rescue its image but, like all transnational corporations, it has an 
insatiable hunger for profits.

Late last year McDonald's share price was the lowest in seven years. In 
December it admitted that, due to a protracted fall in sales, it would be 
forced to announce, for the fist time in its 47-year history, a quarterly 

The slump is the result of many waking up to the reality of McDonald's as a 
major global food monopoly. It is also being hit by the growth of rival 
monopolies and the general economic crisis of capitalism.

As a statement from its headquarters in the US state of Illinois coyly put 
it, "It's fair to say that McDonald's is playing to win in a competitive 
marketplace, and is taking necessary actions to move the business forward."

Like other global agri-business monopolies, McDonald's cleaned up on the 
bonanza that came out of exploitative agricultural programs that culminated 
in a wholesale corporate take-over of agriculture in the underdeveloped 
nations in the 1970s; the so-called Green Revolution.

Supported by the UN Food and Agricultural Organisation, it involved the 
introduction of supposedly hardy, easy-to-grow strains of grain and crops 
such as maize. The program was promoted as the saviour of the poor and 
hungry (along the lines that GM food is being touted today).

In fact it was used by big agribusiness to ruthlessly appropriate primary 
food production  the precursor of today's drive to force genetically 
modified farming methods on the world. The Green Revolution ushered in 
seed-fertiliser-insecticide dependence and the imposition of cash crop 
farming on an unprecedented scale.

It gave monopolies like Monsanto absolute control over a nation's 
agriculture. This is how it worked. The farmer had to buy seed from 
Monsanto that responded only to Monsanto's fertiliser and raised crops that 
could only be protected from pests by Monsanto's pesticides.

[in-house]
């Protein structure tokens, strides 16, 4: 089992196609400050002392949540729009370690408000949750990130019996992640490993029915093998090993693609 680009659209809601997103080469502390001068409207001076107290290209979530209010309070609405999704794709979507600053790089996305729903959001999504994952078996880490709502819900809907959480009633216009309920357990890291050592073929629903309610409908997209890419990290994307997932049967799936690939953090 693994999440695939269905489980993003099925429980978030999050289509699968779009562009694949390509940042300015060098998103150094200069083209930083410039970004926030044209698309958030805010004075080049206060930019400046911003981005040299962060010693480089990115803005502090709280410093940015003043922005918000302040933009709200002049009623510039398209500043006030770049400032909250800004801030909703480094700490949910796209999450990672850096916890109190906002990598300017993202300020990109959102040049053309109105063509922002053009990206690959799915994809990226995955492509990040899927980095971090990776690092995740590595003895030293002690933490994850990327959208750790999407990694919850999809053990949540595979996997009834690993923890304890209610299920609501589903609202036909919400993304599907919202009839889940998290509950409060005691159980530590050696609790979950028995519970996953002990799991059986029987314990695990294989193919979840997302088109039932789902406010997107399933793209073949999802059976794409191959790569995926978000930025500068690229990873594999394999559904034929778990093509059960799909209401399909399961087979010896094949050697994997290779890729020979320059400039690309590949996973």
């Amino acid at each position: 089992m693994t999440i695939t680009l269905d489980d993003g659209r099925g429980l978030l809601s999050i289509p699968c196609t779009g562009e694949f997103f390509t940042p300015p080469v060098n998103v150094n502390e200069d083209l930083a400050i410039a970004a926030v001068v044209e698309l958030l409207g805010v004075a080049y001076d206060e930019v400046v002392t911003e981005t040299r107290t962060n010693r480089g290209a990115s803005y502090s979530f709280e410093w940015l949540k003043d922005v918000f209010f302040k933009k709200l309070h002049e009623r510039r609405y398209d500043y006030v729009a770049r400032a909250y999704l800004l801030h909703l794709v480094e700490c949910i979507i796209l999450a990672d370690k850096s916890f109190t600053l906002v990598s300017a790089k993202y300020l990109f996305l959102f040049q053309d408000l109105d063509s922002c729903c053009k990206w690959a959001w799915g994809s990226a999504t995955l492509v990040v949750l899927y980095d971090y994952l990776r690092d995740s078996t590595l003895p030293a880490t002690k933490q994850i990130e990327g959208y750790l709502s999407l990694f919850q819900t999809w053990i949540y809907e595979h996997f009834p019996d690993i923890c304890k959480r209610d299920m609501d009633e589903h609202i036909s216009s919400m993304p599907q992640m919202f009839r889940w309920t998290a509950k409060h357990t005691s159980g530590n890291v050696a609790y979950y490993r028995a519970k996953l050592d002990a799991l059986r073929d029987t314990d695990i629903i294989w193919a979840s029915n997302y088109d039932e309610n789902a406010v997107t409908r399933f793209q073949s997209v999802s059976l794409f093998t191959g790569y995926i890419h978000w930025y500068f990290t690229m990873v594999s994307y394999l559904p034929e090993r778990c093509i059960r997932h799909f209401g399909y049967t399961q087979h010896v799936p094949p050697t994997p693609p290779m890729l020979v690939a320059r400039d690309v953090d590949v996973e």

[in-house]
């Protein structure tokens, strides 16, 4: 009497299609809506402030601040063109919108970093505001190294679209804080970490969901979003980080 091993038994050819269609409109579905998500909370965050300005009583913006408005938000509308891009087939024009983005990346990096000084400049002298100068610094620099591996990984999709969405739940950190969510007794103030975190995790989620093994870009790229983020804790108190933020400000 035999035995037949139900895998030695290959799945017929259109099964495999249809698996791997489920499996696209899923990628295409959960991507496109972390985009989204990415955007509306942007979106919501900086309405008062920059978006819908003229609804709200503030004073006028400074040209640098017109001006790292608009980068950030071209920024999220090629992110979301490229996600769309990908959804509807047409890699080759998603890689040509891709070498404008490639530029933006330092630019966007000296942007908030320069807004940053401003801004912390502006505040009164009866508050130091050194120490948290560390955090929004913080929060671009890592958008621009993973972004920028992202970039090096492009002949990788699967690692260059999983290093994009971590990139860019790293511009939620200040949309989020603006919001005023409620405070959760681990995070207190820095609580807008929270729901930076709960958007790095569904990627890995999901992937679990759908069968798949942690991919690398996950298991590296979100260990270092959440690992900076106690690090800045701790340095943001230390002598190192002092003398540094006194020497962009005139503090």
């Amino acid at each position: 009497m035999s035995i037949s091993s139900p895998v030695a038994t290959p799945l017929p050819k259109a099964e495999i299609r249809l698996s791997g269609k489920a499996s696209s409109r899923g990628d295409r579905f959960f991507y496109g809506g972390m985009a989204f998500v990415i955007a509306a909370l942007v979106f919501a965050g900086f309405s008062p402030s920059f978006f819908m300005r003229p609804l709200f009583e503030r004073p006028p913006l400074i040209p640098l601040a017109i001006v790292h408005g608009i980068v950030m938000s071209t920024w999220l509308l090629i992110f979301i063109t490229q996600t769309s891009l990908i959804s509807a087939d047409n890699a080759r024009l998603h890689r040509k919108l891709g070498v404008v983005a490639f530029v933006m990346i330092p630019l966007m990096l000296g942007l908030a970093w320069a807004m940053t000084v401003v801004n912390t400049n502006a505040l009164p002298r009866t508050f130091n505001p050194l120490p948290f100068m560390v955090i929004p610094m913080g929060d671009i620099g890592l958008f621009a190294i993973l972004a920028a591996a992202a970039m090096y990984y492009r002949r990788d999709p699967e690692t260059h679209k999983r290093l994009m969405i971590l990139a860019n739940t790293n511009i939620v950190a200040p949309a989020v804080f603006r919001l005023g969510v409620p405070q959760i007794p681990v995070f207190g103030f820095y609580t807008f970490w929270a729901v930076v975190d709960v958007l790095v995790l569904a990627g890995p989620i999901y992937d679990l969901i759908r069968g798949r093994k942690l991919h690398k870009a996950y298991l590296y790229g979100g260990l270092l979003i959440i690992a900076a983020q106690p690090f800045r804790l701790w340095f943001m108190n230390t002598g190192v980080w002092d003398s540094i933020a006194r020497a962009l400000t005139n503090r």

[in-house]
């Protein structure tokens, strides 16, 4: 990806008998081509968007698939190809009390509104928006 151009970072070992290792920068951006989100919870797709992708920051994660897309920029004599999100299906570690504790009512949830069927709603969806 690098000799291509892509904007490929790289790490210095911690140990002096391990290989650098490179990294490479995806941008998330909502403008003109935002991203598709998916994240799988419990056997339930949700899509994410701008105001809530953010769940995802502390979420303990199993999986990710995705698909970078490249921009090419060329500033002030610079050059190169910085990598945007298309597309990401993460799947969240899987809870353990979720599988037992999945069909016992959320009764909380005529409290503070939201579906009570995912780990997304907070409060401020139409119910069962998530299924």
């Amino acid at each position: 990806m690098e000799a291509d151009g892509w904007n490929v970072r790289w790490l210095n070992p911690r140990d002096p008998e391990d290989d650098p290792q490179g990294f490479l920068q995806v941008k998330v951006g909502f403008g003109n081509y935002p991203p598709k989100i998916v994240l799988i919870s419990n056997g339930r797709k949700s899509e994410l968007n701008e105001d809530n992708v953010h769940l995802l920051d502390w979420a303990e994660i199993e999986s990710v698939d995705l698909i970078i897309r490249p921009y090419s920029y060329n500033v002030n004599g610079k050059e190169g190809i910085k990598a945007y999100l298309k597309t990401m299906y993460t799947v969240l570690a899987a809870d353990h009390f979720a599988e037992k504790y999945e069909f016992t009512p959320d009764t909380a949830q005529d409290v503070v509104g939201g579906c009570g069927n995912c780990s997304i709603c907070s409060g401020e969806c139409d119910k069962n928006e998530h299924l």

Agricultural diversity  mixed crop farming meant primarily for local 
consumption  was in many cases undermined and replaced with single cash 
crops (an extension of the mono-culture nature of what is today known as 
corporate globalisation).

This gave rise to a classic version of capitalist overproduction, with 
people going hungry while across their farmlands thousands of hectares of 
cash crops ripened in preparation for harvest and export.

Such a frenzied and ruthless grab for the world's agricultural resources 
made ideal pickings for McDonald's, the most blatantly mono-cultural food 
corporation in the world.

In the process it has been responsible for devastating environmental 
destruction. Vast tracts of land were cleared with resulting soil and water 
degradation to allow for cattle growing to satisfy its demand for beef.

Its demand for cash crops such as wheat and potatoes keeps a steel grip on 
farmers by perpetuating their dependence on McDonald's, farmers that 
McDonald's can abandon the instant a cheaper price is on offer elsewhere.

Breaking that grip requires consideration of fundamental questions, 
including the sovereignty of nations and their economic independence from 
the dictates of transnational corporations, and the rights of all human 
beings to basic needs, including food and water.

There are now millions of children in the developed wealthy nations facing 
major health problems due to obesity from bad diets foisted on them by fast 
food pushers. At the same time, tens of millions go hungry and suffer 
malnutrition in the underdeveloped nations.

That such a ludicrous situation can exist is further proof  if any is 
needed  of the utter failure of capitalism  a system based on 
exploitation, lying and theft. It is now striving to dominate everywhere, 
using any means to save it from its final rejection and collapse.

The Death of Ronald or Suddenly Last Summer

He claps his
gloved hands,
face a plaster
cast death mask,
little does
he know it.

"Now boys and girls .
(the target;
every red cent
from their
upturned faces,
their throats to him -
from their
perspective he
is all teeth and
mouth and nostrils).

Then, suddenly
so it seemed 
"We've had enough.
Sloppy nonsense"
And they point
to the dawn of a new day
their teeth, saying
in unison
"no more, no more".

They turn on him
with rage in them
all those years of abuse,
aware of themselves at

Alarmed, Ronald retreats
in on himself
at the edge
of a sea of
cattle bones,
on the shore of
a treeless
beneath a bald mountain,
he expires,
is buried,
stiff as a board
as he always was.

They wash their hands
of him,
his flame-red
slooshed away.
"And they'd better not
send any more of 'em"

*Tom Pearson